The air-raid Civil Defence siren sounded at 8:17 pm, triggering a heavy but orderly flow of people down the blacked-out staircase from the street. A middle-aged woman and a child fell over, three steps up from the base and others fell around her, tangled in an immovable mass which grew, as they struggled, to nearly 300 people. Some got free but 173, most of them women and children, were crushed and asphyxiated. Some 60 others were taken to hospital. News of the disaster was withheld for 36 hours and reporting of what had happened was censored, giving rise to allegations of a cover-up, although it was in line with existing wartime reporting restrictions.
- 1951 – Jackie Brenston, with Ike Turner and his band, records “Rocket 88“, often cited as “the first rock and roll record“, at Sam Phillips‘s recording studios in Memphis, Tennessee.
And here is that song, which sounds like rock and roll to me:
- 1986 – The Australia Act 1986 commences, causing Australia to become fully independent from the United Kingdom.
- 1991 – An amateur video captures the beating of Rodney King by Los Angeles police officers.
Four officers were tried, and none were convicted. The riots then began, and 64 people were killed. King eventually got a multimillion dollar civil settlement from Los Angeles.
Here’s a news report that shows part of the video. Talk about police brutality!
Notables born on this day include:
- 1847 – Alexander Graham Bell, Scottish-American engineer and academic, invented the telephone (d. 1922)
- 1882 – Charles Ponzi, Italian businessman (d. 1949)
Yes, the Ponzi who gave his name to the scheme he perpetrated:
The original “blonde bombshell” died at only 26 from kidney failure. She died during the filming of the movie “Saratoga,” also starring Clark Gable. They finished filming with a body double. Here’s a report on that last movie with some scenes:
- 1923 – Doc Watson, American bluegrass singer-songwriter and musician (d. 2012)
Here’s Doc singing one of his most famous songs:
- 1959 – Ira Glass, American radio host and producer
- 1968 – Brian Cox, English keyboard player and physicist
- 1982 – Jessica Biel, American actress, singer, and producer
Those who passed away on March 3 include:
- 1706 – Johann Pachelbel, German organist and composer (b. 1653)
I call him “Taco Bell,” which angers my classical-music friends, who think I don’t know the composer’s real name.
- 1959 – Lou Costello, American actor and comedian (b. 1906)
- 1987 – Danny Kaye, American actor, singer, and dancer (b. 1911)
- 1993 – Albert Sabin, Polish-American physician and virologist (b. 1906)
- 2018 – Roger Bannister, English middle-distance athlete, first man to run a four-minute mile (b. 1929)
Here’s Bannister’s great run, set in 1954, narrated by the runner himself. The present record is 3:43.13 set in 1999 by the Moroccan runner Hicham El Guerrouj.
Meanwhile in Dobrzyn, Hili has climbed up to the second floor and is on the roof of the veranda, where sometimes she asks to be let into the flat of Paulina and her husband. That’s where Kulka and Szaron live.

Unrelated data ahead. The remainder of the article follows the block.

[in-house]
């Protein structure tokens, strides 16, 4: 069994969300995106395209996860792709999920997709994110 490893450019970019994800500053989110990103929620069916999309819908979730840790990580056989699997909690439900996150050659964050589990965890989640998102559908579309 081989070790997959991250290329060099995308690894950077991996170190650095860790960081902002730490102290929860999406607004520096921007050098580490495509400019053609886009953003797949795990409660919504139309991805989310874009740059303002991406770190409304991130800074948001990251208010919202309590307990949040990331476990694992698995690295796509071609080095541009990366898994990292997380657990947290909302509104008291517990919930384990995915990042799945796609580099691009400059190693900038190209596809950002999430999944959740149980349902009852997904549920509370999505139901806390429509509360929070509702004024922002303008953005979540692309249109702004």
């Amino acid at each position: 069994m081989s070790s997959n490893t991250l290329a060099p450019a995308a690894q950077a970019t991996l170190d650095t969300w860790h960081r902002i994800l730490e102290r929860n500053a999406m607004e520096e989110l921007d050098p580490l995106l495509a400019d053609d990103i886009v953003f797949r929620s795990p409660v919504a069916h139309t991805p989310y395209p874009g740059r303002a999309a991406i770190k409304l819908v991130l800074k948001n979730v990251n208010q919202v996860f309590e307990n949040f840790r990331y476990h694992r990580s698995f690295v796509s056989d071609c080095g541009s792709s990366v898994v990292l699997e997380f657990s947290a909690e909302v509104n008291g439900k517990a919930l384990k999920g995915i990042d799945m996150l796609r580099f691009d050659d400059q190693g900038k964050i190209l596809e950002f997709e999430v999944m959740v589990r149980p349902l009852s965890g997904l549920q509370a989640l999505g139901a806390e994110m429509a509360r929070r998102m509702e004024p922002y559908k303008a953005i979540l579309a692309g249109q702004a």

Hili: I don’t see Kulka, I will come and visit.Kulka: And then I will jump on her.(Picture: Paulina R.)
Hili: Kulki nie widać, wejdę z wizytą.Kulka: A wtedy ja na nią skoczę.(Zdjęcie: Paulina R.)
From Jesus of the Day:
A tweet from Simon. We’ve learned lately at Botany Pond that mallards hate to walk on ice, and would much rather swim a longer distance than have to cross ice. This shows that very well:
duck train pic.twitter.com/tsWTzqypXO
— josh (@slimeslinger) March 2, 2021
Reader Barry found a whole thread of tweets showing cartoons using classical music written by great composers. Here are four specimens:
I don’t know who can listen to the famous opera “The Barber of Seville” by Gioachino Rossini without thinking of Bugs Bunny. The way director Chuck Jones synchronizes the slapstick action to the soundtrack is flat-out masterful. pic.twitter.com/t58QbRsmmw
— Vincent Alexander (@NonsenseIsland) March 1, 2021
You may not know Franz Schubert’s “Der Erlkönig” by name, you’ll know it when you hear it, thanks to Looney Tunes cartoons. It was written about a supernatural king of the fairies, but WB composer Carl Stalling would always pull it out to underscore a villain’s entrance. pic.twitter.com/BBLcZG04eE
— Vincent Alexander (@NonsenseIsland) March 1, 2021
Tweets from Matthew, who’s quite enamored with Mars and Perseverance. He says that the video is only 1.5 minutes in this tweet but 30 minutes on YouTube. The video comprises concatenated images taken from Perseverance’s mast camera:
This is MARS
Spend 30 minutes on Mars in 4k UHD
Music by @chriszabriskie
Made with @NASAPersevere Mastcam-Z images
Reviews so far…
Full 30 minutes: https://t.co/tgCM9Qfg8H pic.twitter.com/nt9NrarBNS
— Seán Doran (@_TheSeaning) March 1, 2021
A dead Irishman had a recording, made before his death, put in his coffin and played to the amazed funeral goers. Leave ’em laughing!
Irish man pulls his final prank 👌… pic.twitter.com/gIABAtWeyQ
— HardCore Humor (@HardCoreHumor1) March 2, 2021
a. Why are the Lithuanians honoring Tony Soprano?
b. Where are the ducks?
tony soprano statue in lithuania pic.twitter.com/5fgRvs8Byw
— einstürzende neuböltōn 🇮🇹👑 (@AmbJohnBoIton) March 1, 2021
The assertion in the tweet is certainly true, and very well demonstrated, by this video, but I don’t know how general it is.
Cats have a precise method of walking called ‘direct registering’.
Their hind paws fall inside the place of their forepaws — minimizing noise and visible tracks — while ensuring more stable footing. Amazing… pic.twitter.com/2HiuIX7R2t
— Rex Chapman🏇🏼 (@RexChapman) March 1, 2021
And this is fantastic! Sound up.
— place where cat shouldn't be (@catshouldnt) March 2, 2021